The hammering, sawing and drilling next door was more than I could stand. I had planned on a peaceful and relaxing day. Instead what I got was an experience that I won’t soon forget and one that has helped me rethink the effects that childhood trauma and toxic stress can have on our students’ emotional well-being.
By no means am I comparing a few hours of noisy construction to what many students experience on a daily basis. I was simply given a little perspective. I was unable to think, focus or have a coherent thought because of the construction that was taking place next door.
My experience lasted only a few hours and I could have left if necessary. On the other hand, many of our students live with much worse every day with no chance of escape—except for the seven and half hours they spend with us. Therefore, it is our obligation to provide them with a learning environment that best meets their needs. What follows are three strategies I have found to be helpful when working with students that are dealing with trauma and toxic stress.
Don’t Pile On
Many of our students are broken and bent before they even walk through our doors. We know who they are. They are already down.
So why pile on?
Don’t get me wrong. There are situations and circumstances that require us to intervene. And there are certain students that might need more frequent reminders than others. But we should be able to identify these by now. We are the adults. Furthermore, I think we must ask ourselves; will our actions make the situation better or worse? If the answer is worse, then I think we must re-evaluate what we are doing.
I am not implying that we ignore bad decision-making or that we let things go. But I do believe that oftentimes the end result of a pile on is a more beaten and battered child. Instead, we must try to lighten their load or at the very least, not to add to it. We may not always be able to make things better, but we must certainly do everything we can to not make it worse.
Trauma and toxic stress can cause students’ brains to feel overcrowded. Unable to escape the thoughts in their head, students quickly become overwhelmed. Oftentimes what they need is just a little extra space. Eric Jensen, author of Teaching With the Brain in Mind, notes that:
“Students need time to digest, think about, and act on their learning; connections need time to strengthen. Therefore, adding more content makes little sense. Each learner probably has an ideal number of ideas that he or she can learn in an hour.”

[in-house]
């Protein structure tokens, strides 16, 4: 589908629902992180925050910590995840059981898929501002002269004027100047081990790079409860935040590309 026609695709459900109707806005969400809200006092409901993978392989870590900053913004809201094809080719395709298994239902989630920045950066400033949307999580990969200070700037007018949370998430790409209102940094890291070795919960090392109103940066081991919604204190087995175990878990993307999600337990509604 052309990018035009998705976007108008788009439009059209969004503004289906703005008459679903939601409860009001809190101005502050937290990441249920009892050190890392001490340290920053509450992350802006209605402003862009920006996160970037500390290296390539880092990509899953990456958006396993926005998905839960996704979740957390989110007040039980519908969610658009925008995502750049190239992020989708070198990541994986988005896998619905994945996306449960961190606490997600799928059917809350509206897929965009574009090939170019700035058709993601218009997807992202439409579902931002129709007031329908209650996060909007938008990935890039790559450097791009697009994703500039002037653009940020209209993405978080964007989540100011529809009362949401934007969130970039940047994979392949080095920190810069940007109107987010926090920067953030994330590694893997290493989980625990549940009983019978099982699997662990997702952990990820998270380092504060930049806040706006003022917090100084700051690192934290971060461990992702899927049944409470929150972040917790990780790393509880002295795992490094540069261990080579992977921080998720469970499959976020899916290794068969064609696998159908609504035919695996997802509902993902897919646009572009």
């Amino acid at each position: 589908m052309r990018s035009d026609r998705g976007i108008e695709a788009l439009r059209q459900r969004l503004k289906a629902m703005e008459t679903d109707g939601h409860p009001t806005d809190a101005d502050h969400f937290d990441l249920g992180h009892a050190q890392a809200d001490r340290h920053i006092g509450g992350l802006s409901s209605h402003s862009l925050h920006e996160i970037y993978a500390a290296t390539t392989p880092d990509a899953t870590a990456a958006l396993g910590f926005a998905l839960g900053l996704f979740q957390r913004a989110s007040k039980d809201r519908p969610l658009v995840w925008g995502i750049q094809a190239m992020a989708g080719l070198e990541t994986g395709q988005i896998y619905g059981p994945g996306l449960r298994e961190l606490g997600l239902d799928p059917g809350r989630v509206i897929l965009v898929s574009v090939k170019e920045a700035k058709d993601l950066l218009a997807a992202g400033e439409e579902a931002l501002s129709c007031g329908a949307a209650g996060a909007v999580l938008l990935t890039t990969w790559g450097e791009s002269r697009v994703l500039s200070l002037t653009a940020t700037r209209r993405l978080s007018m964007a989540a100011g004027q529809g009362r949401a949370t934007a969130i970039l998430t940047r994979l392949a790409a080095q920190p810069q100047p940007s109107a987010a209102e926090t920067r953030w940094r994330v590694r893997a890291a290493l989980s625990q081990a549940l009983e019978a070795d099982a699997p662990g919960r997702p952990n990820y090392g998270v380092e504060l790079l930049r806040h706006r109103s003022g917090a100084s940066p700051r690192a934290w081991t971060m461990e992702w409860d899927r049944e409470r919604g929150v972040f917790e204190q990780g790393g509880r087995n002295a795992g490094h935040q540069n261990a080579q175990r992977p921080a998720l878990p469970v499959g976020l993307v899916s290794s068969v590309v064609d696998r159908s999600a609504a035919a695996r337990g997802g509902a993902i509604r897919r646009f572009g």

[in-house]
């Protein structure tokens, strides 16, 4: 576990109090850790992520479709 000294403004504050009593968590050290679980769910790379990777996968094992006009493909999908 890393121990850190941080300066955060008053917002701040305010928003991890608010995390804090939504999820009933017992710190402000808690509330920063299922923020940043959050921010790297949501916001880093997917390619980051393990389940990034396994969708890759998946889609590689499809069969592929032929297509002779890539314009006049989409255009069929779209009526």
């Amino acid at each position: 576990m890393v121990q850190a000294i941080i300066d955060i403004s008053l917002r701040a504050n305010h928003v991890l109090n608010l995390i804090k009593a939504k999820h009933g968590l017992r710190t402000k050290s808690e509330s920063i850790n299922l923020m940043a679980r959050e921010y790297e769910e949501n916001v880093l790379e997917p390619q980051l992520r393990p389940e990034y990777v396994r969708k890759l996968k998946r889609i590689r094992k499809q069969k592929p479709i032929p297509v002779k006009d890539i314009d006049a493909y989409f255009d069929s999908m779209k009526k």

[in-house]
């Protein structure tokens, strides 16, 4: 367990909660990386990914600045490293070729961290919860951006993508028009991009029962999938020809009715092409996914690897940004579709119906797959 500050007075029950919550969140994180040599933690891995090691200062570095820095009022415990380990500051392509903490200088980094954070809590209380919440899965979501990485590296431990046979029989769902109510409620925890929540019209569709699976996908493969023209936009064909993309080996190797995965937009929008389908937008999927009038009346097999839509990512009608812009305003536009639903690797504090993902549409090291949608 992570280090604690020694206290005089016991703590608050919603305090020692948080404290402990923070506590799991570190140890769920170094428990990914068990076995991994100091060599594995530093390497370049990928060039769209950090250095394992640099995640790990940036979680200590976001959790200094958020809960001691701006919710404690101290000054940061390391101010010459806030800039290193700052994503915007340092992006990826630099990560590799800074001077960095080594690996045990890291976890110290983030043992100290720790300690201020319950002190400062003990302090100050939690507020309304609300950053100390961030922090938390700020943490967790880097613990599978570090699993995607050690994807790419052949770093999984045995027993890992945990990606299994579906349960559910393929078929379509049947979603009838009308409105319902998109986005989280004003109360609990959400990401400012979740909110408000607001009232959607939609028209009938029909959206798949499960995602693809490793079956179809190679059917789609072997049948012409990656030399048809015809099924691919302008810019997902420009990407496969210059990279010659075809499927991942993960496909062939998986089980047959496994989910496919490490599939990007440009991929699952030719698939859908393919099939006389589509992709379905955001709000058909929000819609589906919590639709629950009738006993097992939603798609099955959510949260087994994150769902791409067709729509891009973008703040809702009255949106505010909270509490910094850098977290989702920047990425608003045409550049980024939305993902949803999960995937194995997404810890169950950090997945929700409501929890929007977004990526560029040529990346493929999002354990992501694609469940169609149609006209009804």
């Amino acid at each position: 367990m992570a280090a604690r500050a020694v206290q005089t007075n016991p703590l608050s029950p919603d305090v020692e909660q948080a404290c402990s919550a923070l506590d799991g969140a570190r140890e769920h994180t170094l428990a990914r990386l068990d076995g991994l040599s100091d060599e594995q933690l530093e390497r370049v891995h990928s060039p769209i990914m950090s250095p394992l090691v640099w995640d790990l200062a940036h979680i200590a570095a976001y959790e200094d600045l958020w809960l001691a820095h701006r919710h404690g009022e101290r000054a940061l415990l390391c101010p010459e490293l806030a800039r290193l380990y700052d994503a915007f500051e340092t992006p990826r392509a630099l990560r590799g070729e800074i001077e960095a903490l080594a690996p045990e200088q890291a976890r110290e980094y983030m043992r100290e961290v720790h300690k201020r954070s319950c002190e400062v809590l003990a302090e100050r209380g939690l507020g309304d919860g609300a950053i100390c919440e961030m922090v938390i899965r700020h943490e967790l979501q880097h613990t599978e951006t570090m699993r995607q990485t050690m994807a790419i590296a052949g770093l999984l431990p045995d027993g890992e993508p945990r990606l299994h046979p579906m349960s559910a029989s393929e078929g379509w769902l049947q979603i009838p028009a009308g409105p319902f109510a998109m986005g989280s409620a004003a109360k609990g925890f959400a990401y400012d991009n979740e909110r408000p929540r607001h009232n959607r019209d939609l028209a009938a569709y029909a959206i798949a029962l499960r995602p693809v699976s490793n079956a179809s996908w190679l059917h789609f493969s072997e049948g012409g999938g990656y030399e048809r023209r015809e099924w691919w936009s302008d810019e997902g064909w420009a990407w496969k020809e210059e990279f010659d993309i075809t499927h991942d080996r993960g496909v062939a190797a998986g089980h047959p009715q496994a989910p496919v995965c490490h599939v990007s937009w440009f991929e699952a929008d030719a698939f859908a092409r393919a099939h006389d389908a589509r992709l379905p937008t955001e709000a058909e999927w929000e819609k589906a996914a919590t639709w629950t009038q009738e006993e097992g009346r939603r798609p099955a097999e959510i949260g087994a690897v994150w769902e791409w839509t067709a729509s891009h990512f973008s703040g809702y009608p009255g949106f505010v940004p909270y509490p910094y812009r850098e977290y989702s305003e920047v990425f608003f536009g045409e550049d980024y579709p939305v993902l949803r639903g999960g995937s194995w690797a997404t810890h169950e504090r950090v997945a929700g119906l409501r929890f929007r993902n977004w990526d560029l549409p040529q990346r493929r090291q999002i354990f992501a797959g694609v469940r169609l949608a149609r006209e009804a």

And yet, because of demands placed on teachers, space is something they feel they can’t afford to grant. But for children whose brains are already stressed, space is exactly what they need.
Sometimes, the best thing for an overtaxed brain is quiet and permission to rest and yet rarely are either given. But they can be. And they should be. As an administrator and former teacher, I was guilty of not giving students space more times than I can remember.
Students often benefit more from time and space than they do a clever word. Many times, I have given what I thought was great advice only to find that it accomplished nothing. I should have simply offered a place to sit and kept my mouth shut.
Remember When They Feel Better, They’ll Do better
As an educator it can be frustrating when we feel as if a student has disrespected us or ignored a simple request. This is when things can escalate quickly and before we know it, there is a confrontation that results in anger, hurt feelings and further emotional stress on a child that can’t afford to take any more.
Think back to last time you had a headache—maybe even a migraine. Anyone making a noise felt your wrath and answering even the simplest question seemed impossible. Well, many of our students feel like this every day. Their memory is weakened because of the stress they are under.
We must remind ourselves that in order for our students to do better they must first feel better. I saved this strategy for last because I think it is not only the easiest to implement but it is also the one that will have the greatest impact.
Helping students feel better is something we can do right away. Or at least we can try. There will be times when we just can’t figure out how to help a child feel better. It is during these times when we must reach out to each other. Our ego must not be allowed to intervene.
Maybe the student feels more comfortable with one of our colleagues. Don’t take it personally. Maybe the student is directing their anger towards us. Not because they are angry with us. Quite the contrary. Oftentimes students who have experienced trauma will lash out at those that help them feel safe. It’s tough to bare but we must ride the storm out as best we can. Or maybe, we ask the student what we can do for them. Yes, we are the adult and they are the child. But sometimes they know best what it is they need to feel better. So just ask them.
Unfortunately, the number of students experiencing trauma and toxic stress is increasing. It is painful, frustrating and heartbreaking to watch what they go through on a daily basis. But we can make things better. Maybe not as much as we’d like and that is difficult to accept. We want to be able to instantly take away the pain and suffering for our students. But we can’t. What we can do though is try and implement the strategies above. That is a start and a step in the right direction.
How Childhood Trauma Affects Health Across a Lifetime – a powerful TED talk by Dr. Nadine Burke Harris that is well worth the 18 minutes it takes to view.
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